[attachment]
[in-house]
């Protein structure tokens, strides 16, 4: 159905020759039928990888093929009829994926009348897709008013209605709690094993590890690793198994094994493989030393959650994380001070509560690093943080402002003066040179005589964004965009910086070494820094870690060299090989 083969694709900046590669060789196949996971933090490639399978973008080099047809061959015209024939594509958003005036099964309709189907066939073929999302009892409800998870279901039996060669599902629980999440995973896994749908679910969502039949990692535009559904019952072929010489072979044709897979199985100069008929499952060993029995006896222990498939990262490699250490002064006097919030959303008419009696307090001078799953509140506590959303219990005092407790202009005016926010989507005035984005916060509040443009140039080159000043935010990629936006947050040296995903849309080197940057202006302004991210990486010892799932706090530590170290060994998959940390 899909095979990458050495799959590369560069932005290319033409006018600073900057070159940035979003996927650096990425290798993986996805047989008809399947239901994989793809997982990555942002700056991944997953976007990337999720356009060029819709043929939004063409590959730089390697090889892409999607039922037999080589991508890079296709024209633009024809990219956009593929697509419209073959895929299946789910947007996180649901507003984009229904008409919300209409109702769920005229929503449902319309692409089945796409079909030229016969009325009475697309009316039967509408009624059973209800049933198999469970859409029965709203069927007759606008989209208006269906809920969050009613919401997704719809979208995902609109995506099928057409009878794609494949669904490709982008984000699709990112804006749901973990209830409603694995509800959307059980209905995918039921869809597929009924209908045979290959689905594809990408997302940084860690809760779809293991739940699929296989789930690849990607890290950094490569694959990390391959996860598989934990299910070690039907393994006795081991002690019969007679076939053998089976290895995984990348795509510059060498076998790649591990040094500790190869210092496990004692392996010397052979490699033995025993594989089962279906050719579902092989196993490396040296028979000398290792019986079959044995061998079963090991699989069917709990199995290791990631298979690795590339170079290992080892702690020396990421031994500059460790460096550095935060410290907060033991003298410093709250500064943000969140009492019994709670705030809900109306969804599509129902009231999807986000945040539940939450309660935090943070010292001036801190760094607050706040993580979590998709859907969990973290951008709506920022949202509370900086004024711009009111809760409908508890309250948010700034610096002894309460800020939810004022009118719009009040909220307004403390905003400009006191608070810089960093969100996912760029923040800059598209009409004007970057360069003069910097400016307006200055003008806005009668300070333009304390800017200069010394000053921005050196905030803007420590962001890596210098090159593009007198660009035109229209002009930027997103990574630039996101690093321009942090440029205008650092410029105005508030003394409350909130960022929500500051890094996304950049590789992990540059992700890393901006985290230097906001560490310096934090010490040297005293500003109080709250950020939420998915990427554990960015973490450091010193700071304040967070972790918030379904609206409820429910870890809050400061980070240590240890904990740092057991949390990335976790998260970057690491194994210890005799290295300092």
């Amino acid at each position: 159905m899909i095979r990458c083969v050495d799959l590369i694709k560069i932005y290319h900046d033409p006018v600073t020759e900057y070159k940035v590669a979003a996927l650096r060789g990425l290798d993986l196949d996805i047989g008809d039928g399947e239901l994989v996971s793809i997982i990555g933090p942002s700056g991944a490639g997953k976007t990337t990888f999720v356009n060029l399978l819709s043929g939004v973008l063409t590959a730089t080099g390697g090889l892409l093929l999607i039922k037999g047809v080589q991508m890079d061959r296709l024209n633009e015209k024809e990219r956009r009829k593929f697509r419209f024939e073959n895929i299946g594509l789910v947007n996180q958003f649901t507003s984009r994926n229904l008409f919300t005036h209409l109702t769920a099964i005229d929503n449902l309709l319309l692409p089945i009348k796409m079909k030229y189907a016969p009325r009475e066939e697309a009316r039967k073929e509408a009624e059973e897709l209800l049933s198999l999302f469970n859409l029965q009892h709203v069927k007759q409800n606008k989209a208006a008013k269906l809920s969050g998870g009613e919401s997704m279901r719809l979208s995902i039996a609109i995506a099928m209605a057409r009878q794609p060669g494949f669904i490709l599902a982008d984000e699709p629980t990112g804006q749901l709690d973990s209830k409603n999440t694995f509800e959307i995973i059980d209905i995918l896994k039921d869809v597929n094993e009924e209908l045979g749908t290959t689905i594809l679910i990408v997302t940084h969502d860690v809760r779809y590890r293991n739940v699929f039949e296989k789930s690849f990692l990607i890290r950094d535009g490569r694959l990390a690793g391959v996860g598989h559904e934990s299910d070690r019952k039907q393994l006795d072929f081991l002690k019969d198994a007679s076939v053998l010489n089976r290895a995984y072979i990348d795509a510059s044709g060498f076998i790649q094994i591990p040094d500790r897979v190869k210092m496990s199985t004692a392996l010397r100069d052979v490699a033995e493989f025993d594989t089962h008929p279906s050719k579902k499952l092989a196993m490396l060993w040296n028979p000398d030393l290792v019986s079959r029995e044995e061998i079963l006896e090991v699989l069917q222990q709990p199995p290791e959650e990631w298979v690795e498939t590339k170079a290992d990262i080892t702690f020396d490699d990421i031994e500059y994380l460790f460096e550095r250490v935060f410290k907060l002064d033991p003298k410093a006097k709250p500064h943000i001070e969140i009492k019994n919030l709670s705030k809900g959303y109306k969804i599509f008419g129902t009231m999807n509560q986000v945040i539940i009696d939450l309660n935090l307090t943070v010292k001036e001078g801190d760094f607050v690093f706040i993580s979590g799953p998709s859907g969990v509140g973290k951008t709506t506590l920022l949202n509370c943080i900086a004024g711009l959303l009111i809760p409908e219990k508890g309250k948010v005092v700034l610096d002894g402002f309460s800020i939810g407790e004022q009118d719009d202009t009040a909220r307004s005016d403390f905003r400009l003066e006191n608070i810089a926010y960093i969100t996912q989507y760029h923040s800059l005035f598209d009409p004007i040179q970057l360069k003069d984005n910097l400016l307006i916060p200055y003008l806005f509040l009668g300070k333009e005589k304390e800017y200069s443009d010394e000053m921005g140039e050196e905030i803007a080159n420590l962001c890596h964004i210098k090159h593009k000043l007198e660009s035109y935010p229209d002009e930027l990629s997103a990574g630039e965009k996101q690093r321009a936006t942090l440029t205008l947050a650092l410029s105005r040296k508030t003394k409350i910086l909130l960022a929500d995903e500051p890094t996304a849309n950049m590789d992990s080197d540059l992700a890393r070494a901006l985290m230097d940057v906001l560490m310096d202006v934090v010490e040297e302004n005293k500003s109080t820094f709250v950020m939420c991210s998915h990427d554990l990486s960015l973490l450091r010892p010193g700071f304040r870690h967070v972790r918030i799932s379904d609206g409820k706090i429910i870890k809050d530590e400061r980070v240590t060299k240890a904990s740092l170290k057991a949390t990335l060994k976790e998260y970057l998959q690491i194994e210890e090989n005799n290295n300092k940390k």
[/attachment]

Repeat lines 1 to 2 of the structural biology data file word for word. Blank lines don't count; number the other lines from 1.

[in-house]
């Protein structure tokens, strides 16, 4: 159905020759039928990888093929009829994926009348897709008013209605709690094993590890690793198994094994493989030393959650994380001070509560690093943080402002003066040179005589964004965009910086070494820094870690060299090989 083969694709900046590669060789196949996971933090490639399978973008080099047809061959015209024939594509958003005036099964309709189907066939073929999302009892409800998870279901039996060669599902629980999440995973896994749908679910969502039949990692535009559904019952072929010489072979044709897979199985100069008929499952060993029995006896222990498939990262490699250490002064006097919030959303008419009696307090001078799953509140506590959303219990005092407790202009005016926010989507005035984005916060509040443009140039080159000043935010990629936006947050040296995903849309080197940057202006302004991210990486010892799932706090530590170290060994998959940390 899909095979990458050495799959590369560069932005290319033409006018600073900057070159940035979003996927650096990425290798993986996805047989008809399947239901994989793809997982990555942002700056991944997953976007990337999720356009060029819709043929939004063409590959730089390697090889892409999607039922037999080589991508890079296709024209633009024809990219956009593929697509419209073959895929299946789910947007996180649901507003984009229904008409919300209409109702769920005229929503449902319309692409089945796409079909030229016969009325009475697309009316039967509408009624059973209800049933198999469970859409029965709203069927007759606008989209208006269906809920969050009613919401997704719809979208995902609109995506099928057409009878794609494949669904490709982008984000699709990112804006749901973990209830409603694995509800959307059980209905995918039921869809597929009924209908045979290959689905594809990408997302940084860690809760779809293991739940699929296989789930690849990607890290950094490569694959990390391959996860598989934990299910070690039907393994006795081991002690019969007679076939053998089976290895995984990348795509510059060498076998790649591990040094500790190869210092496990004692392996010397052979490699033995025993594989089962279906050719579902092989196993490396040296028979000398290792019986079959044995061998079963090991699989069917709990199995290791990631298979690795590339170079290992080892702690020396990421031994500059460790460096550095935060410290907060033991003298410093709250500064943000969140009492019994709670705030809900109306969804599509129902009231999807986000945040539940939450309660935090943070010292001036801190760094607050706040993580979590998709859907969990973290951008709506920022949202509370900086004024711009009111809760409908508890309250948010700034610096002894309460800020939810004022009118719009009040909220307004403390905003400009006191608070810089960093969100996912760029923040800059598209009409004007970057360069003069910097400016307006200055003008806005009668300070333009304390800017200069010394000053921005050196905030803007420590962001890596210098090159593009007198660009035109229209002009930027997103990574630039996101690093321009942090440029205008650092410029105005508030003394409350909130960022929500500051890094996304950049590789992990540059992700890393901006985290230097906001560490310096934090010490040297005293500003109080709250950020939420998915990427554990960015973490450091010193700071304040967070972790918030379904609206409820429910870890809050400061980070240590240890904990740092057991949390990335976790998260970057690491194994210890005799290295300092």